ALEXANDRIA, Va. — The American Association for Homecare (AAHomecare) questioned the recommendation in the Medicare Payment Advisory Commission’s (MedPAC) “March 2006 Report to Congress” to freeze Medicare payment rates in 2007 for the nation’s 7,300 home health agencies last week. The proposed cut, if enacted by Congress, would come on top of the negative market basket updates for home health agencies in each of the last five years.
“For MedPAC to suggest anything that continues to undercut the financial underpinnings of the home health benefit is simply beyond the pale at a time when the first wave of the baby boomers will begin retiring in the next 18 months and will be depending on Medicare,” said Sue Mairena, COO of AAHomecare. “Simply put, the freeze is unwarranted, unjust and unsound.”
AAHomecare believes that the MedPAC home health freeze recommendation is based on two critically flawed assumptions:
- Distorted margin data — MedPAC continues to base its annual update recommendation on only part of the home care sector by excluding all hospital-based home health agencies. Yet, hospital-based agencies represent a full 25 percent of the total sector, according to data from the Centers for Medicare and Medicaid Services (CMS). Similarly, MedPAC gives disproportionate weight to large home health agencies (HHAs) with higher profit margins through utilization of a “weighted” methodology rather than a method that gives equal weight to all providers. There is no statistically sound reason for either of these actions on the part of MedPAC.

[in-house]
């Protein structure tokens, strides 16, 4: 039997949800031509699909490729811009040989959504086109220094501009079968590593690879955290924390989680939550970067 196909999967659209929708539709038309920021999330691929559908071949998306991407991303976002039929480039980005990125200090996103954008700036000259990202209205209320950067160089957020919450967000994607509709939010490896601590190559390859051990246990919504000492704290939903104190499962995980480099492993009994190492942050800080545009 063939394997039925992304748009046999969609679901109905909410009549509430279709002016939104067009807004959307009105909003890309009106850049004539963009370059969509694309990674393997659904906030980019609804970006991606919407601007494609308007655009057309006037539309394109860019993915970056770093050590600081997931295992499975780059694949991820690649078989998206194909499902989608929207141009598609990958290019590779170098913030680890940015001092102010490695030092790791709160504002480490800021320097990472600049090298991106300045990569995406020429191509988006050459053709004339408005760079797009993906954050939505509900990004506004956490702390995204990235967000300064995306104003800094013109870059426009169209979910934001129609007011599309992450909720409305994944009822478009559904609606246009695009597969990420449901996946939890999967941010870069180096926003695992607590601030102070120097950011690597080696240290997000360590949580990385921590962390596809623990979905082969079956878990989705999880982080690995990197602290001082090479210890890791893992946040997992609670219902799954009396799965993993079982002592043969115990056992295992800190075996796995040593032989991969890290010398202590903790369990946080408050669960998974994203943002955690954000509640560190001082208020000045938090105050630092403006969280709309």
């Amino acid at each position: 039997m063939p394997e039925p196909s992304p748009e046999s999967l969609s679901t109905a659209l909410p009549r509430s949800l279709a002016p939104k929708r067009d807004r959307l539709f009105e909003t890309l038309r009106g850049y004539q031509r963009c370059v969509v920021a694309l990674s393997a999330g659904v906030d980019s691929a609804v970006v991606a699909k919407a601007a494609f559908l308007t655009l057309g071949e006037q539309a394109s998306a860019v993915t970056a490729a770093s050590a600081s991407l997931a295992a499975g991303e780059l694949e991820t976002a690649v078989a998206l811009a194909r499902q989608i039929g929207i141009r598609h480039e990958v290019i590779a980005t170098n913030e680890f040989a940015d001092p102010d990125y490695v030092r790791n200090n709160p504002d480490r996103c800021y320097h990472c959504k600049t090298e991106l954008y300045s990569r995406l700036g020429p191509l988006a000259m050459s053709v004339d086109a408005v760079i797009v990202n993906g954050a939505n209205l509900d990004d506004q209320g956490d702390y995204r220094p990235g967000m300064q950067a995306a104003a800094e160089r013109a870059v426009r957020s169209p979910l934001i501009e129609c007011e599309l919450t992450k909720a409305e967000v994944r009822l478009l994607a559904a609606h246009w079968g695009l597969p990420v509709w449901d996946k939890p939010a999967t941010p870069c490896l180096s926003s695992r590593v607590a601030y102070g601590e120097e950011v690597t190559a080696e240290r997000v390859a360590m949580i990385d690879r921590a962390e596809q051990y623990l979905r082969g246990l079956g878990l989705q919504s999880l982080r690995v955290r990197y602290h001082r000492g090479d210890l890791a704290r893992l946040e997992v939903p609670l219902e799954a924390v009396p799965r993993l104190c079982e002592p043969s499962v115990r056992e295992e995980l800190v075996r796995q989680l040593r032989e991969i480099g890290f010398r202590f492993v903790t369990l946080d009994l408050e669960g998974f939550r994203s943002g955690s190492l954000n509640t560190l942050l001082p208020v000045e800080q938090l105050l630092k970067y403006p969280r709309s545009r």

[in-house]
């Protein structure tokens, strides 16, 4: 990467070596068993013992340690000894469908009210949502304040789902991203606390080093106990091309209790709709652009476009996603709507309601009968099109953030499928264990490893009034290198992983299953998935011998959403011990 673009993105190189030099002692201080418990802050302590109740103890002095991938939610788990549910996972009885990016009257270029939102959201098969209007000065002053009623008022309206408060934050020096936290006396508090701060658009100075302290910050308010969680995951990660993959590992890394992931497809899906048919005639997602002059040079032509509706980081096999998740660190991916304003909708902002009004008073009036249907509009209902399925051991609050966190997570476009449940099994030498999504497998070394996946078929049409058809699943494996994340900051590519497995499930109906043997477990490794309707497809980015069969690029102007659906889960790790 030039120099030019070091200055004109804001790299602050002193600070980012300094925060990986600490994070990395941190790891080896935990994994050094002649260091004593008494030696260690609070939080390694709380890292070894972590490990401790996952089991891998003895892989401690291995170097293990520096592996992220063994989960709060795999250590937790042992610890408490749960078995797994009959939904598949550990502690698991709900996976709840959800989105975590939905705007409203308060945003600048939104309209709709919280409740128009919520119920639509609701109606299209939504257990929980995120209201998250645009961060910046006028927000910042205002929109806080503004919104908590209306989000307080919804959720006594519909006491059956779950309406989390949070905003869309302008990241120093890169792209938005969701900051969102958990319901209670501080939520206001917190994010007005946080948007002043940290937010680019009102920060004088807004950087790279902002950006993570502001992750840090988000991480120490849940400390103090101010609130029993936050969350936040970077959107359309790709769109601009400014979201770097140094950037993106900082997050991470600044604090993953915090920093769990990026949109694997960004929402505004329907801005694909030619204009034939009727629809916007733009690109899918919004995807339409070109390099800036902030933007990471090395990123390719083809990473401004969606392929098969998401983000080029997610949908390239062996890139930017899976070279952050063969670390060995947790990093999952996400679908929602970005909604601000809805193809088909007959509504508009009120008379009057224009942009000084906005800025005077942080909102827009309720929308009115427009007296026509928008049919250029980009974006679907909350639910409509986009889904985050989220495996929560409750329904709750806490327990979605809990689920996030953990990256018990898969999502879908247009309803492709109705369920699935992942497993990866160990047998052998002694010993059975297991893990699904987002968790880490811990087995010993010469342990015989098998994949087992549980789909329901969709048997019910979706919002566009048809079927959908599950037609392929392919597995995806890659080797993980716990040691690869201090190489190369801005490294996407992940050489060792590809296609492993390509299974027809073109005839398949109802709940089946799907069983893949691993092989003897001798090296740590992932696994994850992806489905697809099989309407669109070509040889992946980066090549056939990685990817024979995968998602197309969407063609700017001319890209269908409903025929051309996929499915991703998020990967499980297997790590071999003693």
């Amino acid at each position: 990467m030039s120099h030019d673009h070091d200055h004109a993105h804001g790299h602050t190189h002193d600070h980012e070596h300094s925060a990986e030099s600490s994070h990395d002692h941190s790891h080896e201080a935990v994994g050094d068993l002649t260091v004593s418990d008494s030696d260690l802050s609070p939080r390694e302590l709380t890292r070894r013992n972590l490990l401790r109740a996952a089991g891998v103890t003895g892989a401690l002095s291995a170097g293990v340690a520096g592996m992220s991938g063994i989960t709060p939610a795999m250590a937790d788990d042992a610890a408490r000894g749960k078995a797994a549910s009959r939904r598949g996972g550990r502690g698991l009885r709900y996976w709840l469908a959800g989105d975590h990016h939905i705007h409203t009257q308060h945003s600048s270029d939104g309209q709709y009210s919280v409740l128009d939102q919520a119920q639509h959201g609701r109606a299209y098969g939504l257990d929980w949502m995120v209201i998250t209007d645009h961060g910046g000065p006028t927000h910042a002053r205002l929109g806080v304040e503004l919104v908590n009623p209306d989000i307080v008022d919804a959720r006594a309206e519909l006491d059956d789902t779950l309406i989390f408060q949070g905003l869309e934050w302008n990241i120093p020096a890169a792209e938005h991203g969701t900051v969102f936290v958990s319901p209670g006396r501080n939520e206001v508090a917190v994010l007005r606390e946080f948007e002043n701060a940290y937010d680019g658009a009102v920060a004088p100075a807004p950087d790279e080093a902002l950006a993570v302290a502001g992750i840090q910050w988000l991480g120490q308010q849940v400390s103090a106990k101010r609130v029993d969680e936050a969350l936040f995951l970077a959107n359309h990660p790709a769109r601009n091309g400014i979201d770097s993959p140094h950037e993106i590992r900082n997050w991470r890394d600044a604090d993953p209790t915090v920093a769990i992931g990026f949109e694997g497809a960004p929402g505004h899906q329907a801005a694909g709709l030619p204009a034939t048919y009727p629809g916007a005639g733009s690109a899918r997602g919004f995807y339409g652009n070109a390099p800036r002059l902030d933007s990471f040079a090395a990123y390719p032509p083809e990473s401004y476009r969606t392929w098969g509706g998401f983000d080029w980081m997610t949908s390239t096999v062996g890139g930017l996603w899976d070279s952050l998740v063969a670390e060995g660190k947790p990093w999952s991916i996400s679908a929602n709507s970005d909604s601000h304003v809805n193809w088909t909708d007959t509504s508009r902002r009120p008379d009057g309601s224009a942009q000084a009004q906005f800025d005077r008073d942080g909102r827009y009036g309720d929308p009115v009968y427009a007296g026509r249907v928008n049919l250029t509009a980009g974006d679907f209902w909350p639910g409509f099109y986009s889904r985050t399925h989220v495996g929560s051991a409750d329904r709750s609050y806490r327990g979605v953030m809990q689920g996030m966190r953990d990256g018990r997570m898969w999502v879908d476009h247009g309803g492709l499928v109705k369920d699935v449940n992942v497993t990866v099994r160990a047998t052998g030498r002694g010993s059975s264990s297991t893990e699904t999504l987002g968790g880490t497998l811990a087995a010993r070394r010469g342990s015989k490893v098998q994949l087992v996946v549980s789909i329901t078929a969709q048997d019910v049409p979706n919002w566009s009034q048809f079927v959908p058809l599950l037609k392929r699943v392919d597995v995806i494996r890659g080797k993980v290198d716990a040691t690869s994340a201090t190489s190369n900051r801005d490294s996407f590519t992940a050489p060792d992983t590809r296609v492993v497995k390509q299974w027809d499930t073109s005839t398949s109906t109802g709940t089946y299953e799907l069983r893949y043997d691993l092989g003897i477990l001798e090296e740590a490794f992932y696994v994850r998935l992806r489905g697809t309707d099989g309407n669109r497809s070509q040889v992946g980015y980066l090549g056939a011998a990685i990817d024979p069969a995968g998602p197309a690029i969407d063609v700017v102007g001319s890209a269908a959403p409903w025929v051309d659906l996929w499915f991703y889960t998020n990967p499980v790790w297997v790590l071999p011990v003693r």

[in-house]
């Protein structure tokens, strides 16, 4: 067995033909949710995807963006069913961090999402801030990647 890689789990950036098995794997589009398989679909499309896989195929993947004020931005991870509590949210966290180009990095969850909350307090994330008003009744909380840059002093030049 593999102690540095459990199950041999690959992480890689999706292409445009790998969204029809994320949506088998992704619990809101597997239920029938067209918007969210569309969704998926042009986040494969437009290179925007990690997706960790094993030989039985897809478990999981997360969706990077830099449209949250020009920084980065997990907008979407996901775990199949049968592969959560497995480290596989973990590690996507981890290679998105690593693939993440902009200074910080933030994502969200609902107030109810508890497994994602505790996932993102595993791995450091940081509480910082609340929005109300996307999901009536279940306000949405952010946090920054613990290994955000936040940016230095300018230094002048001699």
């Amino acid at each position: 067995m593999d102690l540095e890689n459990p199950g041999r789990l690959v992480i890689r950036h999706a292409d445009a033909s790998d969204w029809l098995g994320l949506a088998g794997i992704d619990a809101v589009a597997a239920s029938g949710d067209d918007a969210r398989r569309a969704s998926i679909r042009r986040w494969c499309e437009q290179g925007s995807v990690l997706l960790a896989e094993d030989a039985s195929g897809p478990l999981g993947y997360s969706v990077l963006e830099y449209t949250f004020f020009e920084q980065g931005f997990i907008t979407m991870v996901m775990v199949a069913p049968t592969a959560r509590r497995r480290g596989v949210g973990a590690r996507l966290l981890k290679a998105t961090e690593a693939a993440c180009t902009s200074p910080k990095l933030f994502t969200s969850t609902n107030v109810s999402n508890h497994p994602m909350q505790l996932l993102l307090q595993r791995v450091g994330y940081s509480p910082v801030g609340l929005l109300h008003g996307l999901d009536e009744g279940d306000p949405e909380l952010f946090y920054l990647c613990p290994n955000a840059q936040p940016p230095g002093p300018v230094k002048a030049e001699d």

- Overstated sector growth — One of the principal underpinnings of MedPAC’s recommendation for a freeze in the payment rate is the recent growth in the number of Medicare home health agencies nationwide. In fact, between 2003 and 2004, the total number of HHAs grew by a net total of about 335, representing growth of less than 5 percent nationally. But virtually all of the growth came from two states — Florida and Texas — that together accounted for 395 new agencies. Twenty-eight states saw a decline in the number of HHAs, seven states had no change, and the remaining 15 states had fractional increases.
Continuing, Mairena said, “Federal policymakers should be looking for ways to support this program. The home health benefit is clinically effective, patient-preferred and cost-effective, as evidenced by recent data from the Medicare program itself.”
The great majority of Medicare beneficiaries choose to receive care at home when possible. AAHomecare rejects the MedPAC recommendation to further cut payments to home health agencies that provide this care and will continue to work with the Congress to prevent future cuts to this critical Medicare benefit.